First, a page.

On an individual level, people with a disability may face a number of additional barriers to participation in sport compared with people without a disability.
Some common barriers include:
- Lack of early experiences in sport (this varies between individuals and whether a disability is from birth or acquired later in life)
- Lack of understanding and awareness of how to include people with a disability in sport
- Limited opportunities and programmes for participation, training and competition
- Lack of accessible facilities, such as gymnasiums and buildings
- Limited accessible transportation
- Limiting psychological and sociological factors including attitudes towards disability of parents, coaches, teachers and even people with disabilities themselves
- Limited access to information and resources
Barriers to participation in developing countries
Regarding participation of developing countries in international sports there is a widening gap between developed and developing countries. This gap has been linked to a shortage of physical education and sport for all programmes, a lack of financing for sport, few sport facilities and little equipment, a ‘muscle drain’ to developed countries, and no capacity to host major sporting events with the result that developing countries have fewer world-level sport performances than developed countries.
Limited access to sport services, sports information and the issue of doping are becoming increasingly problematic. Developing countries also face a range of social and cultural barriers that impact on sport participation including: religion, culture, language, and the lingering influence of colonialism in many parts of the world.
Breaking the barriers to participation
Listed together these barriers may appear insurmountable but it is important to recognise that not every person will experience all of these barriers. In the interest of facilitating active participation from people with a disability in developing countries, the potential impact of these barriers should be taken into consideration.
There is limited research that explores the specific barriers to participation in sport for people with a disability in developing countries. Much more evidence is needed along with financial support to ensure that people with a disability have both the opportunity and the choice to participate in sport regardless of which country they live in.
Since the 1970s, the number of international organisations and associations serving athletes with disabilities has increased dramatically. In some countries there are increased opportunities for people with a disability to participate in school-based physical education, clubs and community associations and casual recreation.
Opportunities for athletes with a disability range from sport and disability specific world championships, regional multi-sport tournaments such as the Parapan American Games, selected events for athletes with a disability in Olympic and Commonwealth Games and some athletes with a disability also compete in mainstream competitions against able-bodied athletes. There are now more than 17 international games for athletes with disabilities.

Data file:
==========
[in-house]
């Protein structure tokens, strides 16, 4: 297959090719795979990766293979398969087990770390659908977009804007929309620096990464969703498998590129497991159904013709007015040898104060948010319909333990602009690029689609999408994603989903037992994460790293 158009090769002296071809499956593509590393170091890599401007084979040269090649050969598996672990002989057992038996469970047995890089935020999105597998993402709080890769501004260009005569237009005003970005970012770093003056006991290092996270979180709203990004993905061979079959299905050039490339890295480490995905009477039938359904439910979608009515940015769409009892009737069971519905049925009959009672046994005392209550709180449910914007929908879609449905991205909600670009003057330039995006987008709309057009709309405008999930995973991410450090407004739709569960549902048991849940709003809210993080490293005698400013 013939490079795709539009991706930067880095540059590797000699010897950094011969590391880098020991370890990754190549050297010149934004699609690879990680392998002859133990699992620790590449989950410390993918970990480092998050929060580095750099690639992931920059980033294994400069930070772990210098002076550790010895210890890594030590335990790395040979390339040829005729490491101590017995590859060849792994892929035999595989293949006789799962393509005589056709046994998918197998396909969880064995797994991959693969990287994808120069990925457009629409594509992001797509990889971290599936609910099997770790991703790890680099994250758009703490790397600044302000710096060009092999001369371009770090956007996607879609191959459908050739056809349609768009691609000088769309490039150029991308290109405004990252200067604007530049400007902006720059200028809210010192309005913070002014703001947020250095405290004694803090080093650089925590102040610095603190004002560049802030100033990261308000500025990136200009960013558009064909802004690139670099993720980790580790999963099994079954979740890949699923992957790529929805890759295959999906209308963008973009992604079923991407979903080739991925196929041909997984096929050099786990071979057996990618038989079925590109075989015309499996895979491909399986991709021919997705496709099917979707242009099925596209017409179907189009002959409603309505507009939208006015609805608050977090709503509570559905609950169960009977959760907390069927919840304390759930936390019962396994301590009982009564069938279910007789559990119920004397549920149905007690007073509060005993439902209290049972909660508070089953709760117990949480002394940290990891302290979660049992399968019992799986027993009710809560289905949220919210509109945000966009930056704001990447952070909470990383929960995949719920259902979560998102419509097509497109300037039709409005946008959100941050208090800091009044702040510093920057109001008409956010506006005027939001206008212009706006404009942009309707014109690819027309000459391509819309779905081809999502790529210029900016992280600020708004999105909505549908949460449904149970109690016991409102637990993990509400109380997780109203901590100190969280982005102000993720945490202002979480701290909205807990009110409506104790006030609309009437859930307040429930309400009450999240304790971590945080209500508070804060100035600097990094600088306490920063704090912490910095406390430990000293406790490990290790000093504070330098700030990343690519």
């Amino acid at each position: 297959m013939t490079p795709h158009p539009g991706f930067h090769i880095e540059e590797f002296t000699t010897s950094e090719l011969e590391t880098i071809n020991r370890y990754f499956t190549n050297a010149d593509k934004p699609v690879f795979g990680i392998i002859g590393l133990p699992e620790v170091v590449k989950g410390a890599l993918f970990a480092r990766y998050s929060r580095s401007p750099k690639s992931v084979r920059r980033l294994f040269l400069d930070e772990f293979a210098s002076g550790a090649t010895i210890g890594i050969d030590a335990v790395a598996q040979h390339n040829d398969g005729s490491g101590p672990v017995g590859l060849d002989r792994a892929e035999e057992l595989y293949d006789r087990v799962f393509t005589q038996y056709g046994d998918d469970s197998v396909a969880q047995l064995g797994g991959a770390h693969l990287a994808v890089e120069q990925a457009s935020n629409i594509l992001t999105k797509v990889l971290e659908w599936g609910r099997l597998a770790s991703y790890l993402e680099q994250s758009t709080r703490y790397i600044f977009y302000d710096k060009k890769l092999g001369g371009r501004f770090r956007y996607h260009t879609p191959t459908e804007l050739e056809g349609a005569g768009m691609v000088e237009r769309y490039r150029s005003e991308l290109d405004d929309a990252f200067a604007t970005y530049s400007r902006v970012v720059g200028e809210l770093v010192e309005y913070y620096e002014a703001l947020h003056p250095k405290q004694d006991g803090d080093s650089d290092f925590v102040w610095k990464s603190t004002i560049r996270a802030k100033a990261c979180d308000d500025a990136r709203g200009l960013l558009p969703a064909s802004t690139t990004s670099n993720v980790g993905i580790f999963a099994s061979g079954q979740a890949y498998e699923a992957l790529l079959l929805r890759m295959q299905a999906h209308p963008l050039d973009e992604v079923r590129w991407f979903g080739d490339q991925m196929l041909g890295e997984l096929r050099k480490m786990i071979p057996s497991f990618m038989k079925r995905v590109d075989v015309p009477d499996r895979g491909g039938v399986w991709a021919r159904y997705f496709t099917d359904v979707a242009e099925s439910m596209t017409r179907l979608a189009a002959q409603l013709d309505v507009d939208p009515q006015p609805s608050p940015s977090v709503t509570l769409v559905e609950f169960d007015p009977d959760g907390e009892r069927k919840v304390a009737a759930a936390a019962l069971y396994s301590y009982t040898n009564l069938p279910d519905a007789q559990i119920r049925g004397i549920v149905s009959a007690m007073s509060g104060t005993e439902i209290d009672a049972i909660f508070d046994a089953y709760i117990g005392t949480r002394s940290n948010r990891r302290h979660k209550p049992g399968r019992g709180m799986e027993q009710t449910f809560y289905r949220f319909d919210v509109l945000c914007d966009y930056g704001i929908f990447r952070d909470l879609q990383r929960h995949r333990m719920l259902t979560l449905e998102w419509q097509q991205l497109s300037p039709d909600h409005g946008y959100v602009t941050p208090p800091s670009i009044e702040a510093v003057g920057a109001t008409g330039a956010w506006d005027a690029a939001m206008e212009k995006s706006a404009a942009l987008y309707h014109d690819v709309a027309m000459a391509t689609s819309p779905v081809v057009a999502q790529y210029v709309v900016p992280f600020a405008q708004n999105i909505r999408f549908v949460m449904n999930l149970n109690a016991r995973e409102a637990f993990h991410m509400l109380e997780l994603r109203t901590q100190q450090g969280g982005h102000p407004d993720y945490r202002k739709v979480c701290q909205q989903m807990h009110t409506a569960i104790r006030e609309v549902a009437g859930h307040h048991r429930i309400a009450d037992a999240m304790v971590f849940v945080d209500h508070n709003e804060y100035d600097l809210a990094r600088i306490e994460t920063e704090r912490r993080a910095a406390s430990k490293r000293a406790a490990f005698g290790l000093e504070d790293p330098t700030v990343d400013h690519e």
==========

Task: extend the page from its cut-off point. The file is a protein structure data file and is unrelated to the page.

Special Olympics, Paralympic Games and Deaflympics
The three largest international disability sport competitions are the Special Olympics, Paralympic Games and Deaflympics. Special Olympics provide year-round training and competition opportunities for people with intellectual disabilities at all levels. The Paralympic Games provide international competition for six different disability groups including amputee, cerebral palsy, visual impairment, spinal cord injuries, intellectual disability and les autres (those that do not fit into the other groups). The Deaflympics provide competition for athletes who are deaf or hard of hearing.
The Paralympic Games cater for elite athletes with motor disabilities while Special Olympics offer sporting opportunities to all persons with intellectual disabilities from elite to those with severe and profound challenges. Since 2001 athletes with an intellectual disability have been unable to participate in the Paralympic Games. This is due to the suspension of their representative body, the International Sports Federation for Persons with Intellectual Disability (INAS-FID), from the International Paralympic Committee while the classification system is reviewed.
Participation from developing countries
Recent research conducted in 2007 highlights the lack of participation from developing countries in international disability sport competition. In total, 23% of developing countries have not participated in either Deaflympic, Paralympic or Special Olympics World Games competition. Oceania is the region with the least participation historically, followed by Africa and Asia. Participation in winter games from developing countries is very low, whilst the participation of women in winter sport is even lower and declining with time.
At the grassroots level, programme development from key organisations, such as Handicap International, have enabled thousands of people with a disability in developing countries to become active in sport and physical activity.
Images by RUN 4 FFWPU